I use a combination of spice here. I start with the Ras El Hanout spice blend I’ve used before. If you don’t have Ras El Hanout, the recipe below includes instructions on how to assemble a quick version of your own. I also use turmeric. Although the Ras El Hanout already has turmeric in it, I wanted to add more. First, it adds color – a bright yellow that helps to make this dish visually stunning. The turmeric also helps to deepen the flavor. I put my spices on the chicken the night before I make the dish. That is not strictly necessary, but it will create a much more flavorful dish.
Cooking the Chicken, Lemon, and Olives
When you are ready to cook you Chicken Lemon and Olives dinner, heat olive oil in your pan. When it is hot enough, add the chicken thighs, skin side down and let them sit for three full minutes. We are not really cooking the chicken here, but browning it before the braise. First, this helps render some of the fat from the chicken’s skin. We can take advantage of that when we saute the onions. Second, it adds some color. For all its magical properties, one thing that quick braising doesn’t do is add color to your food, leaving it pale and colorless. After three minutes, turn the chicken over and repeat on the back. When you are done browning the chicken, set it aside on a plate.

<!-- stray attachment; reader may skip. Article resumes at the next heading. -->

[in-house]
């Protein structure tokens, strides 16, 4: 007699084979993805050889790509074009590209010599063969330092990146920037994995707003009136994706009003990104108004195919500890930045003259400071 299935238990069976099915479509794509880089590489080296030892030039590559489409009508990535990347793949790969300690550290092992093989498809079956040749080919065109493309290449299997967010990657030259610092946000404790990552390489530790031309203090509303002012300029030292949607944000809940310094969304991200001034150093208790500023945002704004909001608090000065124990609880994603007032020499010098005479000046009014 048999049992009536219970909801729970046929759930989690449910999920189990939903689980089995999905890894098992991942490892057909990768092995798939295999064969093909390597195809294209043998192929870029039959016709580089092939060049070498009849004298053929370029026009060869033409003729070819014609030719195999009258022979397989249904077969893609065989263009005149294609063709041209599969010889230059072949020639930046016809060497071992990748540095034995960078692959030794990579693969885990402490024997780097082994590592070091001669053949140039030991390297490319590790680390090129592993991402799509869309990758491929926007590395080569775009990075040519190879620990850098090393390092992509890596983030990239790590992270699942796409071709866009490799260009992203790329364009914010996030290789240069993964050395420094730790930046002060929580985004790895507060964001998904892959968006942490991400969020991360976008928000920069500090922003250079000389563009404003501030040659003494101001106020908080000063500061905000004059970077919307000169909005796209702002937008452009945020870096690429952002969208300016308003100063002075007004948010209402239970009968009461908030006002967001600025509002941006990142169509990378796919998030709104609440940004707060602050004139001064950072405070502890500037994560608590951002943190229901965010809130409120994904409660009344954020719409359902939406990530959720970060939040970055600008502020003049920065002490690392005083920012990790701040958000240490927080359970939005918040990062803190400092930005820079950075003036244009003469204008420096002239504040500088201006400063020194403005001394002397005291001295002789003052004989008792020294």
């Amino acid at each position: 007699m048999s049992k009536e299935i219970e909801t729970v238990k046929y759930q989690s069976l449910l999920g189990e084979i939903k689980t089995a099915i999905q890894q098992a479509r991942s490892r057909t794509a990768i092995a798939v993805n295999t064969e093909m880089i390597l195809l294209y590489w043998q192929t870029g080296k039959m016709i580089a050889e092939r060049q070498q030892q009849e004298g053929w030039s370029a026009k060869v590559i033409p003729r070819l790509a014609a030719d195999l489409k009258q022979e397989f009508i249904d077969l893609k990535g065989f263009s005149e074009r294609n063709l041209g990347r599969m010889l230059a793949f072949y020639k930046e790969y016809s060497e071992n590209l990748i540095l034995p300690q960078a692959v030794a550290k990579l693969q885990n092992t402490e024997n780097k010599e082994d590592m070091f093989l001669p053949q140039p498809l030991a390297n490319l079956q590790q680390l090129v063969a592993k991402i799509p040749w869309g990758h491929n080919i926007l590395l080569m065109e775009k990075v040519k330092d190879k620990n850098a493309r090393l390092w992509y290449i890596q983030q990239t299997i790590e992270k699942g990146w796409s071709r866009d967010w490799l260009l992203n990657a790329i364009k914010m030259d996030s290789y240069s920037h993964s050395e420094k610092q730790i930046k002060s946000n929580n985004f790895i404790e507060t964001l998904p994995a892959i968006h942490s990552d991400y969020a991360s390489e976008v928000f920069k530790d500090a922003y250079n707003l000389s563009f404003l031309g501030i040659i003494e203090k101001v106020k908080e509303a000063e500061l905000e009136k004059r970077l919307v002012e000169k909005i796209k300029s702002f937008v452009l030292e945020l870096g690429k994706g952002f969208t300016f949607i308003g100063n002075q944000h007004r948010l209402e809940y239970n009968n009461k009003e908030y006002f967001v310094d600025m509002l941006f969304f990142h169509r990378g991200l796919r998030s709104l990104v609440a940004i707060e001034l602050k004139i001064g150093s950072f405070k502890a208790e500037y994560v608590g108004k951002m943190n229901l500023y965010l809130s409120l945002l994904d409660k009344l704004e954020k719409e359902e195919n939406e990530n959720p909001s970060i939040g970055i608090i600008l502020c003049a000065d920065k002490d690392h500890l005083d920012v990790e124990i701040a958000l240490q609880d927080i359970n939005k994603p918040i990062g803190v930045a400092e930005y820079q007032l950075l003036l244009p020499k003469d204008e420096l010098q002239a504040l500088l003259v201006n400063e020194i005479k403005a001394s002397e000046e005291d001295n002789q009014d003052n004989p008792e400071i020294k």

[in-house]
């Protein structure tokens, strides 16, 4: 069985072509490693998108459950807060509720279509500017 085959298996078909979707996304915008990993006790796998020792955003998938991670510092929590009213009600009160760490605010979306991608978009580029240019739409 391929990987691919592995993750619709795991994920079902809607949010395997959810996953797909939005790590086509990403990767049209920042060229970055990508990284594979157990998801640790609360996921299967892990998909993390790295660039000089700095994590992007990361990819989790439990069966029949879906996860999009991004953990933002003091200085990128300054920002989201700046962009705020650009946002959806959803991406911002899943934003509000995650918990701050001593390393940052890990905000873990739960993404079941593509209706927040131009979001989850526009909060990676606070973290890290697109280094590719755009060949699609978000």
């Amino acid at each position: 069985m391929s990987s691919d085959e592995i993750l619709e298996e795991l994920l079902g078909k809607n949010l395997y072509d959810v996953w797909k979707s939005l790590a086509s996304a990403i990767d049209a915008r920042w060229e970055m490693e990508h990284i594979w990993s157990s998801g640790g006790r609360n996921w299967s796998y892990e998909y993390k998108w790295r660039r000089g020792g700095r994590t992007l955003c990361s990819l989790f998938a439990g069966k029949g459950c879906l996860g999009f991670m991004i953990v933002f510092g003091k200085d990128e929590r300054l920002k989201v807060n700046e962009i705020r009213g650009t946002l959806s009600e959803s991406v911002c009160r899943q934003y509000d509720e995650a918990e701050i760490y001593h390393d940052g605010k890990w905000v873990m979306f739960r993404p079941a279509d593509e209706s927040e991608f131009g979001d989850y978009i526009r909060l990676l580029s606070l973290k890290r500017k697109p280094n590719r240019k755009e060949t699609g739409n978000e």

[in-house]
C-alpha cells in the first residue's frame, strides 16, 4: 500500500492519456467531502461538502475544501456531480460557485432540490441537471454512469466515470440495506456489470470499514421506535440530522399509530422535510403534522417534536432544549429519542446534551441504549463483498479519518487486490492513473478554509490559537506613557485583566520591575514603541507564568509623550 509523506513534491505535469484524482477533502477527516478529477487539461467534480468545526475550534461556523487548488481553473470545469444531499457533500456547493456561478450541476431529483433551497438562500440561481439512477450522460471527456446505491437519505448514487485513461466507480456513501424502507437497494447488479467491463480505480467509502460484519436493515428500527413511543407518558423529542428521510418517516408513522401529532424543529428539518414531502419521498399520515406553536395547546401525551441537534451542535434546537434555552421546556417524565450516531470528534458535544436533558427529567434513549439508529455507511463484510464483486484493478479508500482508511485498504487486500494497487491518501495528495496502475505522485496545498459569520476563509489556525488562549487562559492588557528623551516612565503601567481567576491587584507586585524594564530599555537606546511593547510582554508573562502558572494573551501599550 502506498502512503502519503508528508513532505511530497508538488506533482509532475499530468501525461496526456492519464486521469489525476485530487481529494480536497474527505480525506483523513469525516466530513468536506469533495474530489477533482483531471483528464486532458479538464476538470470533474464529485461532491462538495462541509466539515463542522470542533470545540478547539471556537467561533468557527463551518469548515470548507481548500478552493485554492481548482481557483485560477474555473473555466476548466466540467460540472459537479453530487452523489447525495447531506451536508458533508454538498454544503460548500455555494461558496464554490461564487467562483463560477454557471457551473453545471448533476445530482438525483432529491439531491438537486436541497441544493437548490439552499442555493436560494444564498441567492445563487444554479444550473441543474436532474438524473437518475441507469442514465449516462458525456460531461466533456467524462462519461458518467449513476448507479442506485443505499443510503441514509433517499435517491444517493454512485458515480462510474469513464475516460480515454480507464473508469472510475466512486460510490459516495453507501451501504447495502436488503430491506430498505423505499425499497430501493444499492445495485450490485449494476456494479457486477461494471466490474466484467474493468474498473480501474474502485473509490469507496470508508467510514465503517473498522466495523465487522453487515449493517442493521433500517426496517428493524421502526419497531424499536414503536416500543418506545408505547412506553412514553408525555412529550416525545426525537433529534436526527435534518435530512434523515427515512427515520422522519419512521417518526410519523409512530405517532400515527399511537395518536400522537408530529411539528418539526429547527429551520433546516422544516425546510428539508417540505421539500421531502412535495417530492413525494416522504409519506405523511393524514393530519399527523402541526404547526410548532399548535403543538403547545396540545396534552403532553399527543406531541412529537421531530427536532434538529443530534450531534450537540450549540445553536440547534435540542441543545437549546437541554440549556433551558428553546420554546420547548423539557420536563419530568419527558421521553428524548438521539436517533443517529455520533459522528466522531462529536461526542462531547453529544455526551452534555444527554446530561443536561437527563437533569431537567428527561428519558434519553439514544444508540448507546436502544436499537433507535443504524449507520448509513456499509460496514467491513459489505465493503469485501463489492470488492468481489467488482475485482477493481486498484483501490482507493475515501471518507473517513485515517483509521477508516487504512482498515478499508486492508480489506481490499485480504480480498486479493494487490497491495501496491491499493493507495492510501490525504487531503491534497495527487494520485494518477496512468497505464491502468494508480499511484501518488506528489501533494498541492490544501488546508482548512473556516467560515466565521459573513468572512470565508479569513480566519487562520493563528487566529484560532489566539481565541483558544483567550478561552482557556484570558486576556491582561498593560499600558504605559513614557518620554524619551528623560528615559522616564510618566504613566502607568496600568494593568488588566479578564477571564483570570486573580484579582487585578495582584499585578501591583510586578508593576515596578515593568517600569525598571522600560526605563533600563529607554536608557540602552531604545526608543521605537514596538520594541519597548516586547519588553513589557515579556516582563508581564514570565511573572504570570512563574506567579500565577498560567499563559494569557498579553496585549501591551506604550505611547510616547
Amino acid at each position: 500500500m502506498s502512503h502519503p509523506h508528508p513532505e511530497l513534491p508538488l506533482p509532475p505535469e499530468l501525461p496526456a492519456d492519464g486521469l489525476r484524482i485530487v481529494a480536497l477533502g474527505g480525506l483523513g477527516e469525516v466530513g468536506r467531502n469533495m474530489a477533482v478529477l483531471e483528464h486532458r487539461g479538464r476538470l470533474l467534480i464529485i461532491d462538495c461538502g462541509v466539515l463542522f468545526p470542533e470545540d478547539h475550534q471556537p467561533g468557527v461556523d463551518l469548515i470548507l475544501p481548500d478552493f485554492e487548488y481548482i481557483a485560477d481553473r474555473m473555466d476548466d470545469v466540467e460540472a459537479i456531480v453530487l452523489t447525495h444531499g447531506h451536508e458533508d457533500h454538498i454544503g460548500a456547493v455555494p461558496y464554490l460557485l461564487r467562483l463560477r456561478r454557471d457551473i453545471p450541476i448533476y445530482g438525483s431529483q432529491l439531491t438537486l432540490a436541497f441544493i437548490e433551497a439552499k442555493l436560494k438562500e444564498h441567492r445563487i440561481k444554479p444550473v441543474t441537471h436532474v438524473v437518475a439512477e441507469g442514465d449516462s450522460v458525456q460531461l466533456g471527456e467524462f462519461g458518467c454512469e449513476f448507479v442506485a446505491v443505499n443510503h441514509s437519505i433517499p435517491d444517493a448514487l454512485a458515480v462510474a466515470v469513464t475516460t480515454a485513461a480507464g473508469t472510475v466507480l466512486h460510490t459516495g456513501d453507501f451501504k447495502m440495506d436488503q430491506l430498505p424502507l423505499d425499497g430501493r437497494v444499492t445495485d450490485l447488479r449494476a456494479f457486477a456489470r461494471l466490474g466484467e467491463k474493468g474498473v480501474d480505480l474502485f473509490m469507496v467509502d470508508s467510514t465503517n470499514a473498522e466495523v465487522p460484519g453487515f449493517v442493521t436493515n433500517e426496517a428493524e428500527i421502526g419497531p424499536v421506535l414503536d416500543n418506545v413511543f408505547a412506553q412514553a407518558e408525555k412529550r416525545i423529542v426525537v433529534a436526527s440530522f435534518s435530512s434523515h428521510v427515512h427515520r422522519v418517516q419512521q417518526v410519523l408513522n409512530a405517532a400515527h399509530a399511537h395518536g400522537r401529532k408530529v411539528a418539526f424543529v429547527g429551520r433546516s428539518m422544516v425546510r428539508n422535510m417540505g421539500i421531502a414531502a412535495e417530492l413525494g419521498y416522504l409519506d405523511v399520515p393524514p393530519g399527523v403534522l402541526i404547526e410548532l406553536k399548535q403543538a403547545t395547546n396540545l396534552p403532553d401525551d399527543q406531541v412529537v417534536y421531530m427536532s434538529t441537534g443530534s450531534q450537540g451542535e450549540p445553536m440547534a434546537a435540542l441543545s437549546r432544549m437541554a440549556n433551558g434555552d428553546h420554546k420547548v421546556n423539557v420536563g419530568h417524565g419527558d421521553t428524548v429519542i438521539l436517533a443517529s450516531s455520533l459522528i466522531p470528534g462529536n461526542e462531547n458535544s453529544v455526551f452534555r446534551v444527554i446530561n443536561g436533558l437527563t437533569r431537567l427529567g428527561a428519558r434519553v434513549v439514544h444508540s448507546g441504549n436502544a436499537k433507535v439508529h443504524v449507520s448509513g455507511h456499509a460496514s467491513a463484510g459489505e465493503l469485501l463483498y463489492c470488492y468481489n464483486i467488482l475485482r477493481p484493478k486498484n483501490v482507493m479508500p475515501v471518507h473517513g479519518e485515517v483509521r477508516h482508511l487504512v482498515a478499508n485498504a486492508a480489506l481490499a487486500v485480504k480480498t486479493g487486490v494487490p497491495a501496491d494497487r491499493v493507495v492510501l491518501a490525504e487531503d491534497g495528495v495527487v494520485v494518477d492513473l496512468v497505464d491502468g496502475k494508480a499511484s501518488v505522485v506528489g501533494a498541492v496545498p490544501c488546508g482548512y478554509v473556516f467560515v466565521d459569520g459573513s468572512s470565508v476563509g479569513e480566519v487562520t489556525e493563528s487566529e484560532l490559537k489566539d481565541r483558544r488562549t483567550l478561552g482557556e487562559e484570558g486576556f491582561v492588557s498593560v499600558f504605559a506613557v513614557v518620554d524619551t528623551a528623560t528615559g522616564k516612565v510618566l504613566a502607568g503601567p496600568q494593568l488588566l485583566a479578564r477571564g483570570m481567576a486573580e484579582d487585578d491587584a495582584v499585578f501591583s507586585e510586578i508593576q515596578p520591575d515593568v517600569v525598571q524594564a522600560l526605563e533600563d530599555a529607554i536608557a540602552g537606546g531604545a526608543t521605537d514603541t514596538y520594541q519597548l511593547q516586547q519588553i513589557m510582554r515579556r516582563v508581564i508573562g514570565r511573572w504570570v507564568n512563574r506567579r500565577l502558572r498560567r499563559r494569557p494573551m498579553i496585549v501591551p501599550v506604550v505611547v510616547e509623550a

Add the onion and garlic to the pan and using the rendered chicken, saute them until just softened. Next add about a half cup of chicken stock to the pan to deglaze it and scrape all the brown bits from the bottom of the pan. They will now become part of your sauce. Return the chicken to the pan, then top with the olives and lemons.
As for the olives and the lemons, I use castelvetrano olives, but just about any green olive will do. For lemons, preserved lemons are the traditional choice in Morocco and North Africa. If you have preserved lemons, by all means use them. If you don’t have preserved lemons, don’t worry – the dish is still great without them.